But the 13 scientists warn that proposed oil development in Yasuní threatens to destroy one of the world's last high-biodiversity wilderness areas.
An agreement between the Ecuadorian government and the United Nations for a $3 billion trust fund that would compensate Ecuador for protecting the most vulnerable area of Yasuní by leaving the oil underground has begun to unravel.
Woolly monkey, Lagothrix lagotricha poeppigii, at the Tiputni Biodiversity Station, Yasuní National Park (Photo by Bejat McCracken/Tadpole.org)
"Yasuní is at the center of a small zone where South America's amphibians, birds, mammals, and vascular plants all reach maximum diversity," said co-author Dr. Clinton Jenkins of the University of Maryland. "We dubbed this area the 'quadruple richness center.'"
"This quadruple richness center has only one viable strict protected area - Yasuní. The park covers just 14 percent of the quadruple richness center's area, whereas active or proposed oil concessions cover 79 percent," the authors write in the open-access scientific journal PLoS ONE, where the study appears today.
"One of our most important findings about Yasuní is that small areas of forest harbor extremely high numbers of animals and plants," said lead author Margot Bass, president of Finding Species, a nonprofit with offices in Quito and Maryland. "Yasuní is probably unmatched by any other park in the world for total numbers of species."
Yasuní contains 28 endangered vertebrates on the IUCN Red List of Threatened Species. These include large primates such as the white-bellied spider monkey and Poeppig's woolly monkey and aquatic mammals such as the giant otter and Amazonian manatee, as well as and hundreds of regional species found nowhere else on Earth.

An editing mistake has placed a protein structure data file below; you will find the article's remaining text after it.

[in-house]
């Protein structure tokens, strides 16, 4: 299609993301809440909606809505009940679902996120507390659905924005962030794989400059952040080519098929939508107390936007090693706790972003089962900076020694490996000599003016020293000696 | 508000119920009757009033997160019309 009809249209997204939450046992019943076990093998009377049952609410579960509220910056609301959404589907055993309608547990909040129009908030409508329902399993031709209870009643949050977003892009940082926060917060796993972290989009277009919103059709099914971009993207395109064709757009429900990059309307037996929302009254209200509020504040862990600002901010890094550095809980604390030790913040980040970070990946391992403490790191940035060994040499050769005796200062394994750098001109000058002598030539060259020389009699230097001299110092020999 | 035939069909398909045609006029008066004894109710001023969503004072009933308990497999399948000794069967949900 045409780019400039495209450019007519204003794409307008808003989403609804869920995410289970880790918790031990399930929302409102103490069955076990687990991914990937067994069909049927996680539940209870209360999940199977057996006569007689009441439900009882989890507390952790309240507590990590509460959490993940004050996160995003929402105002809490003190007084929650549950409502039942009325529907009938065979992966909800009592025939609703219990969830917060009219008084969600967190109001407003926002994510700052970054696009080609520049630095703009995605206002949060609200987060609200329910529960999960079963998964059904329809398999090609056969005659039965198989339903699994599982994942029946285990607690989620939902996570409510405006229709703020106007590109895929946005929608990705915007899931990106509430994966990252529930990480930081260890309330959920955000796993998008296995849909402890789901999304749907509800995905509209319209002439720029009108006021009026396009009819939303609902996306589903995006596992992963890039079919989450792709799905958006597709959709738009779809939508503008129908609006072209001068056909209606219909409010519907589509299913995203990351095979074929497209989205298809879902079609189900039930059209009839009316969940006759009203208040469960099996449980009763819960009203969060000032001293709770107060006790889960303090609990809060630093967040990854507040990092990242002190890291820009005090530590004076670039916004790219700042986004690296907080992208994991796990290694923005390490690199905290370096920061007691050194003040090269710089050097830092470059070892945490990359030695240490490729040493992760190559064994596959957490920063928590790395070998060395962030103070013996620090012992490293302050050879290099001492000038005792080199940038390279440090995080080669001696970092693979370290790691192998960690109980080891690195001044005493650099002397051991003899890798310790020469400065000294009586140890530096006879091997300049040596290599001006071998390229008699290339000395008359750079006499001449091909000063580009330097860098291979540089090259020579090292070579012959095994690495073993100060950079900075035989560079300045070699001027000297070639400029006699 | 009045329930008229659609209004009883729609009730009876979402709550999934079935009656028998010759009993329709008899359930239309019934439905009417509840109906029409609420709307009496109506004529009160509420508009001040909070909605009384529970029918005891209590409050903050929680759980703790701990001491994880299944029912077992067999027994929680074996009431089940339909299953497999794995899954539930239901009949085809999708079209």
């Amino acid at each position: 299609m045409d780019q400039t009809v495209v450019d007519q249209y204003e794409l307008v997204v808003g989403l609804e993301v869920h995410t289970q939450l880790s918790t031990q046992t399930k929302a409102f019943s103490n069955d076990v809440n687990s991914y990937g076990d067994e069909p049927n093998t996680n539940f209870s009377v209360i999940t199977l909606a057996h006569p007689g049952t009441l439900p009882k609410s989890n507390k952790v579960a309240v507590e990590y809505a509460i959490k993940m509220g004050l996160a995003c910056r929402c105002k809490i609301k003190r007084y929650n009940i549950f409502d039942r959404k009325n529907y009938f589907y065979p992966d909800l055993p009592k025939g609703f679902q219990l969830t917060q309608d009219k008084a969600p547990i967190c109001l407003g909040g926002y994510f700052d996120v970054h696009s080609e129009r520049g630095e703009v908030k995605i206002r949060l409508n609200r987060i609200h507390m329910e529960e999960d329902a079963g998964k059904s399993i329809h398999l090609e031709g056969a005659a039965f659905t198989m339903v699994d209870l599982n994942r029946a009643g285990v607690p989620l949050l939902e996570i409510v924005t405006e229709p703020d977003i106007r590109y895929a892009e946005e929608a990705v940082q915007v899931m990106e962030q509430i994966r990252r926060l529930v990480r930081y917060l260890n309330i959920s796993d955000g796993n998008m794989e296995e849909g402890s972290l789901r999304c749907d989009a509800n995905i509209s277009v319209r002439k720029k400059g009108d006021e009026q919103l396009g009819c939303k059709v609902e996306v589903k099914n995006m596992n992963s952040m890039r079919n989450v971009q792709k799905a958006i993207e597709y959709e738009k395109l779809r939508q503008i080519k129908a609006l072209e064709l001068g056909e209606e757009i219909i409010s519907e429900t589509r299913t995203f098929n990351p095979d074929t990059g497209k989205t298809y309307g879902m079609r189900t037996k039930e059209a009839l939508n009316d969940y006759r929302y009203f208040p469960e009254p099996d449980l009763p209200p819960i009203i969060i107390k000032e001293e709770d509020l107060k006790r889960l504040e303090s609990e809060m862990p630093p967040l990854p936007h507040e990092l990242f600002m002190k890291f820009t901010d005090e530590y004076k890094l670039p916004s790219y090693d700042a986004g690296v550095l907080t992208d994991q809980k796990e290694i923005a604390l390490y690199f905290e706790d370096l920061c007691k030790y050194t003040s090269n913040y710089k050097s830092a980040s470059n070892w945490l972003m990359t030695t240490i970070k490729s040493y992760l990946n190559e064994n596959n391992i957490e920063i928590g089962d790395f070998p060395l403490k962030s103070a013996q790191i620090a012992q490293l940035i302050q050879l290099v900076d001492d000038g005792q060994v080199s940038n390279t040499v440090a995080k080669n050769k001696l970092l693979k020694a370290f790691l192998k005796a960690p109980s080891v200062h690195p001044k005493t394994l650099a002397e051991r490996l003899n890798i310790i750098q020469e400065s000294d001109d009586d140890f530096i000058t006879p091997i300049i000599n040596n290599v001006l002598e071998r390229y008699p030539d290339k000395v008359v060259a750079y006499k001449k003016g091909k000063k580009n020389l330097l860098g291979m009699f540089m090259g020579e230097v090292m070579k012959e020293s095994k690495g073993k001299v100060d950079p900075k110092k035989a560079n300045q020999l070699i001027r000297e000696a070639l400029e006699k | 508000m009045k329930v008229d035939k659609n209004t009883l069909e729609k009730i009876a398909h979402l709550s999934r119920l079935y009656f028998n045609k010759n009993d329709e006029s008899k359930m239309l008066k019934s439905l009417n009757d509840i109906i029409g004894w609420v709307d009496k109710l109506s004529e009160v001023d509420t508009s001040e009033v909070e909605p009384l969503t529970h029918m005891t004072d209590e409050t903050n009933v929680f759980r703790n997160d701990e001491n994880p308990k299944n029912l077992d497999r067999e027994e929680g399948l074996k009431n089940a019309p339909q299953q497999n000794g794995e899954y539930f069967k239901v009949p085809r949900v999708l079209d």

An average upland hectare (2.47 acres) in Yasuní contains 655 tree species, more than are native to the continental United States and Canada combined. The number of tree species rises to over 1,100 for an area of 25 hectares.
Sunlight strikes the Yasuni rainforest canopy. (Photo by Bejat McCracken/Tadpole.org)
"In just one hectare in Yasuní, there are more tree, shrub, and liana [woody vine] species than anywhere else in the world," said Gorky Villa, an Ecuadorian botanist working with both the Smithsonian Institution and Finding Species.
A single hectare of forest in Yasuní is projected to contain 100,000 insect species, the highest estimated diversity per unit area in the world for any plant or animal group, says eminent entomologist Dr. Terry Erwin.Yasuní National Park is an UNESCO Biosphere Reserve and World Heritage Site. The extraordinary diversity of this rainforest is best exemplified at the 6.5 square kilometer Tiputini Biodiversity Station, located on the northern edge of the park.
"The Tiputini Biodiversity Station is home to 247 amphibian and reptile species, 550 bird species, and around 200 mammal species, including 10 primates and an array of large predators," said Dr. Kelly Swing of the University of San Francisco in Quito.